St. Patrick’s Day celebrations were one of the first casualties of the lockdowns as the COVID pandemic was taking hold at this time last year. Which meant that we didn’t get a chance in this venue to discuss the patron saint of amateur drinkers and artificially dyed beer. So let’s jump on that opportunity now!
St. Patrick, and the story of Christianity in Ireland, are both quite fertile grounds for thinking about some interesting questions. To give credit where it’s due, this week’s discussion topic is borrowed from the Pub Theology topics newsletter. So let’s jump right in.
Although there were a small number of Christians on the island when Patrick arrived, most Irish practiced a nature-based pre-Christian religion. Further, Irish culture centered around a rich tradition of oral legend and myth. When this is considered, it is no surprise that the story of Patrick’s life became exaggerated over the centuries—spinning exciting tales to remember history has always been a part of the Irish way of life.
So here’s a some questions: Given that much of the Bible was oral tradition before it was written down, at what level do you imagine that biblical stories were exaggerated, modified or even made up at a later date to serve the purpose of the author(s)? Does this take anything away from the inspiration or the “holiness” of Scripture for you?
Familiar with Irish language and culture, Patrick chose to incorporate traditional ritual into his missionary work, Christian teaching, and practice, instead of attempting to eradicate native Irish beliefs. For instance, he used bonfires to celebrate Easter since the Irish were used to honoring their gods with fire. He also superimposed a sun, a powerful Irish symbol, onto the Christian cross to create what is now called a Celtic cross, so that veneration of the symbol would seem more natural to the Irish.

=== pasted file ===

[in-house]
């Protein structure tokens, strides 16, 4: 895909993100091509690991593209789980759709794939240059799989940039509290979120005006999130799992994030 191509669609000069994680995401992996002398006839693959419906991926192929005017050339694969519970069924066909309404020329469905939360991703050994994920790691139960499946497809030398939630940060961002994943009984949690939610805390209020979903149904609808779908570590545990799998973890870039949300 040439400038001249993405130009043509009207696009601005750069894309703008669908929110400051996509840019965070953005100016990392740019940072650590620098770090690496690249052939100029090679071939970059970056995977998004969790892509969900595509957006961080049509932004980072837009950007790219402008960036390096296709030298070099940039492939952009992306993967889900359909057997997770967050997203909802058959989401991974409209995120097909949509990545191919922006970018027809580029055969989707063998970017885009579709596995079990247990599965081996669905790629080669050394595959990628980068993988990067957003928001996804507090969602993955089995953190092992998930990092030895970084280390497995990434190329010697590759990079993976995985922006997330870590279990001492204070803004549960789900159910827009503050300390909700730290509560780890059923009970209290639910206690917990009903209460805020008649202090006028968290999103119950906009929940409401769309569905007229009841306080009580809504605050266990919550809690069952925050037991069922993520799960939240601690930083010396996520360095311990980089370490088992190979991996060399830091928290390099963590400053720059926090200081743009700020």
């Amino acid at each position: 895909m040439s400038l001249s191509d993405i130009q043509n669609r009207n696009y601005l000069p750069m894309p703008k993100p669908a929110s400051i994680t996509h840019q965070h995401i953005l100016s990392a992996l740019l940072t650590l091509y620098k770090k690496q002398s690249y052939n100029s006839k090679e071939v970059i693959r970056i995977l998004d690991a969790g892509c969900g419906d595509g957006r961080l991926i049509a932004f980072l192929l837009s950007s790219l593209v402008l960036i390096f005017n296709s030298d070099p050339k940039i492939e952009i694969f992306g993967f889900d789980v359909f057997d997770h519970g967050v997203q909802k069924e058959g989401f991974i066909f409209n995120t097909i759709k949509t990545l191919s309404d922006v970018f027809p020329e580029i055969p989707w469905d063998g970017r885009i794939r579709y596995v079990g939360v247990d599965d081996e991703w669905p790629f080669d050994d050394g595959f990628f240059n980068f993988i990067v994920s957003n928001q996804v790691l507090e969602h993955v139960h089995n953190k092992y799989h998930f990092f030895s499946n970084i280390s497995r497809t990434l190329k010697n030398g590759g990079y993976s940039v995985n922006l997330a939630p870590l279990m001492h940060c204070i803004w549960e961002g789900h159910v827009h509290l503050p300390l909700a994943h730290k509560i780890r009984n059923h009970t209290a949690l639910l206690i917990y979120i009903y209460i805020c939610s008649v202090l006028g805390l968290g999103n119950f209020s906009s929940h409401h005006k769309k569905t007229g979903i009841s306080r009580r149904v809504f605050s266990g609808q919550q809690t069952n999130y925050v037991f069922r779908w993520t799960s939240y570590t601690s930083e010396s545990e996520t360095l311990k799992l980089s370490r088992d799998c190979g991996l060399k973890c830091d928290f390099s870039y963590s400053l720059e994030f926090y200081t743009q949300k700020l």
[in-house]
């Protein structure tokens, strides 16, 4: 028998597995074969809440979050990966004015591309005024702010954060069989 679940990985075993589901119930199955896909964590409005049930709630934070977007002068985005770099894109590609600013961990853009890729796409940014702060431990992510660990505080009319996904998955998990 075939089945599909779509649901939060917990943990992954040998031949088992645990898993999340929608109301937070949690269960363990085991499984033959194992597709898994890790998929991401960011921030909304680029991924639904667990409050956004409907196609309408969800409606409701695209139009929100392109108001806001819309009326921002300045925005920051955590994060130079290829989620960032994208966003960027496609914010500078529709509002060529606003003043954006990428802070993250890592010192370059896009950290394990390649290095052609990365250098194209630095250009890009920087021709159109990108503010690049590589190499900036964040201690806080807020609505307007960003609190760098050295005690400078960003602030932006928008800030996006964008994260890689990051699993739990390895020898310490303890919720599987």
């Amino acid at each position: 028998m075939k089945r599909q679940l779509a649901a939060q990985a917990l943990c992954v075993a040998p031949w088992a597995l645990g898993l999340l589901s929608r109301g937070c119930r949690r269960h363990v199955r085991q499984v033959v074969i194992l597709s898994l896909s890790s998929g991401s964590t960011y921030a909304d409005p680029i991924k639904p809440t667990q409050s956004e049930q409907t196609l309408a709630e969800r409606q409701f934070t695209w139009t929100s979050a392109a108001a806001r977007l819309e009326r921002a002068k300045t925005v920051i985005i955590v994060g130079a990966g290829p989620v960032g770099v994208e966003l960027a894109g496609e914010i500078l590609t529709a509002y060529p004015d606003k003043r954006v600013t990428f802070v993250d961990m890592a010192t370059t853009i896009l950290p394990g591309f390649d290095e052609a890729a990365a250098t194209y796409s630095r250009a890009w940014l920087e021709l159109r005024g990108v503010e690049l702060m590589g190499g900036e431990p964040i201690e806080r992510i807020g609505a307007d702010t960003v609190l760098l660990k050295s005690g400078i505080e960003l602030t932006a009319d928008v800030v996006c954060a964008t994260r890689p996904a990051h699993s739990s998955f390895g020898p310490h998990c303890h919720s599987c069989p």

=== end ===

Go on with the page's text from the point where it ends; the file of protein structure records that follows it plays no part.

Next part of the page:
How do you feel about this style of mission work and teaching? Do you think it still happens today? Should it? Or should traditional cultural beliefs be fully set aside in order to embrace the Christian message? In fact, let’s discuss the process of assimilation of one culture into a foreign religion or tradition: Is any religion free of this adaptation and borrowing from other traditions? In other words, does a ‘pure religion’ exist?
Bring your own festive beverage and join us for the virtual conversation tomorrow evening beginning at 7 pm. Click on the link below to join the online discussion.